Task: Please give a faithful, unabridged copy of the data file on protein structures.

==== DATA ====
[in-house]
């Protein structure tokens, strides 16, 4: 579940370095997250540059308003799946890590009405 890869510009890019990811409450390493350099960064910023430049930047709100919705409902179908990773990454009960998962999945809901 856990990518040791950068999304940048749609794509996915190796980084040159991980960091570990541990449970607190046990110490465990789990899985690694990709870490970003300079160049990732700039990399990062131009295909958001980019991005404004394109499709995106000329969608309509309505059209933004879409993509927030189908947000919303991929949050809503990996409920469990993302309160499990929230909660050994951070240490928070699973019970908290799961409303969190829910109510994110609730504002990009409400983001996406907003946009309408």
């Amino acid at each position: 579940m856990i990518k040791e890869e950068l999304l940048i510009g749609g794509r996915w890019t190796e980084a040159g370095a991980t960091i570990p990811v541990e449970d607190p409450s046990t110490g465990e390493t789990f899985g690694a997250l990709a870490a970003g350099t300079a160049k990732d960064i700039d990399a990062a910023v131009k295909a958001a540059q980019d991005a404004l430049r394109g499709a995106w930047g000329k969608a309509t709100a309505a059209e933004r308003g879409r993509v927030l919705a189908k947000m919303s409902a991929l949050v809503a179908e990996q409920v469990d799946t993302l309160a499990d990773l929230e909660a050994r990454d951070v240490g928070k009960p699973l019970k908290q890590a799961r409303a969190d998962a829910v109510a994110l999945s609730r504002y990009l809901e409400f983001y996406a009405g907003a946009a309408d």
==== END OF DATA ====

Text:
[in-house]
């Protein structure tokens, strides 16, 4: 579940370095997250540059308003799946890590009405 890869510009890019990811409450390493350099960064910023430049930047709100919705409902179908990773990454009960998962999945809901 856990990518040791950068999304940048749609794509996915190796980084040159991980960091570990541990449970607190046990110490465990789990899985690694990709870490970003300079160049990732700039990399990062131009295909958001980019991005404004394109499709995106000329969608309509309505059209933004879409993509927030189908947000919303991929949050809503990996409920469990993302309160499990929230909660050994951070240490928070699973019970908290799961409303969190829910109510994110609730504002990009409400983001996406907003946009309408």
């Amino acid at each position: 579940m856990i990518k040791e890869e950068l999304l940048i510009g749609g794509r996915w890019t190796e980084a040159g370095a991980t960091i570990p990811v541990e449970d607190p409450s046990t110490g465990e390493t789990f899985g690694a997250l990709a870490a970003g350099t300079a160049k990732d960064i700039d990399a990062a910023v131009k295909a958001a540059q980019d991005a404004l430049r394109g499709a995106w930047g000329k969608a309509t709100a309505a059209e933004r308003g879409r993509v927030l919705a189908k947000m919303s409902a991929l949050v809503a179908e990996q409920v469990d799946t993302l309160a499990d990773l929230e909660a050994r990454d951070v240490g928070k009960p699973l019970k908290q890590a799961r409303a969190d998962a829910v109510a994110l999945s609730r504002y990009l809901e409400f983001y996406a009405g907003a946009a309408d």